2 00Light and power
1 00Clothing and shoes
Those items amount to $40, provided that a man can get a job at $40 a week and provided that he does not have sickness and some of the other difficulties which many people in the working class run up against. A little later on, he goes on to show that this amount provides nothing for shows, no tobacco or drinks, no entertaining, no holidays, no savings, no happiness, only worry. Then he asks: "How does it look to you, gentlemen?" It is signed "E. Richardson, Ottawa."
I have been on the production line of this country producing agricultural wealth for more than thirty years. I know the conditions that many of us have gone through, not because it was our fault but because it was the fault of governments in office. That same system prevails today. Some people give reasons of various kinds and I am going to give the committee one tonight. I expect to be challenged but, regardless of any argument that may be brought up, I think it will still hold good.
This is a little item which was given to me by a young lawyer friend in western Canada, in Lloydminster, in fact, a young man who spent some years in Ottawa during the war. He left here as a lieutenant-commander and is now practising law in Lloydminster. When speaking to me the other day he gave me this item. It illustrates perhaps some of the reasons why we have some of the mess in our country's government today. The article is as follows:
When a man gives you an orange, he simply says: "Have an orange." But when the transaction is entrusted to a lawyer, he adopts this form:
"I hereby give and convey to you, all and singular, my estate and interests, right, title, claim and advantages of and in said orange, together with all its rind, juice, pulp and pips and all rights and advantages therein with full power to bite, cut, suck and otherwise to eat the same or give the same away with or without the rind, skin, juice, pulp and pipB, anything hereinbefore or hereinafter or in any other means or whatever nature or kind whatsoever to the contrary in any wise notwithstanding."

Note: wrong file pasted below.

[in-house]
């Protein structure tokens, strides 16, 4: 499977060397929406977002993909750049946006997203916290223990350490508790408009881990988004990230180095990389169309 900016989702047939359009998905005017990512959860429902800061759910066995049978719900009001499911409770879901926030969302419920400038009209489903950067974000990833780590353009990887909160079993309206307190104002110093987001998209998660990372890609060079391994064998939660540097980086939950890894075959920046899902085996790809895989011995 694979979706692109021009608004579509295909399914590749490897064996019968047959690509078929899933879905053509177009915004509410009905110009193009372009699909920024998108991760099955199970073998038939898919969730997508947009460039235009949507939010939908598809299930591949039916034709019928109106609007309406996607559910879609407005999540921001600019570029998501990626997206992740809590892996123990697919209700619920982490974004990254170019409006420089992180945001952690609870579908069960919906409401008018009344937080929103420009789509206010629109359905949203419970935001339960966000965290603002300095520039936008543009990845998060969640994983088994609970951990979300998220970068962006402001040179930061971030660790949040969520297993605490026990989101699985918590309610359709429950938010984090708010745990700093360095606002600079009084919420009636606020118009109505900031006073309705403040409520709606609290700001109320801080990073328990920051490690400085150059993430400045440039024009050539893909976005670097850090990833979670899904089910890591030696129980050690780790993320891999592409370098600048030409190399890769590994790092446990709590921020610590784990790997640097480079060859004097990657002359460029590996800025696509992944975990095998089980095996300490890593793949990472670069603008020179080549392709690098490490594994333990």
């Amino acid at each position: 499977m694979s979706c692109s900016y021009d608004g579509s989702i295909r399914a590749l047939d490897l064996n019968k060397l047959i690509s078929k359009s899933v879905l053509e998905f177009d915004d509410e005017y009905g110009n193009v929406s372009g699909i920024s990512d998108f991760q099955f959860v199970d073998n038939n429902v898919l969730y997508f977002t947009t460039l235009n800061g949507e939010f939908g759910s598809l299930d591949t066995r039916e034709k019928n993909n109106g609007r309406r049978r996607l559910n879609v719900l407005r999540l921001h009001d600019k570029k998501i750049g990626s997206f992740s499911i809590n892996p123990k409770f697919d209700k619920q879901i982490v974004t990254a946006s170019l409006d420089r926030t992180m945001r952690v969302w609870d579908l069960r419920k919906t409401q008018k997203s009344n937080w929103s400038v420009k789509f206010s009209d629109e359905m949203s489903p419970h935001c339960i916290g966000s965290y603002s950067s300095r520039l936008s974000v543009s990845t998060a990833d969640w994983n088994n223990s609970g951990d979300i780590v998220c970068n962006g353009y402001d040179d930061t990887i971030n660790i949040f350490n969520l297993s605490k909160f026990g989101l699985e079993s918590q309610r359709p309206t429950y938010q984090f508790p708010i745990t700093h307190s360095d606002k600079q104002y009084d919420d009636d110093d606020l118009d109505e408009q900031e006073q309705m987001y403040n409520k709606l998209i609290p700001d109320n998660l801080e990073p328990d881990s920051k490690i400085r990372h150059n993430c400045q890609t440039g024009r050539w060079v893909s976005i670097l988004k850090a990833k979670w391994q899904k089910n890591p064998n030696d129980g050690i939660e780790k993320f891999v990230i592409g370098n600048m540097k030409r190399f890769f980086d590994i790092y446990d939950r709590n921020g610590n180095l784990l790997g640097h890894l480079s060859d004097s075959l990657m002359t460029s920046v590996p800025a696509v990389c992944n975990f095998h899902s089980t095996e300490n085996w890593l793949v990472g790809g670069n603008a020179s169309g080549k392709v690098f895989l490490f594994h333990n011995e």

Later on, another lawyer comes along and takes it away from you.
Perhaps some of the lawyers in the committee will tell us whether this is right. While this is considered a joke by many people, it is an expensive joke to the people of Canada. I think, if we got down to business and used some common sense instead of so much technicality in our money system we could have a commonsense system instead of the fallacious one we have used in the past, and then the people of Canada could enjoy the production of this land which could provide,
under a sound business government, a better life for the common people and others than any other country on God's green earth.
After the talk about businesslike methods and the palaver we have heard tonight, is there any way we can find out how many are in favour of passing this item and how many are against it?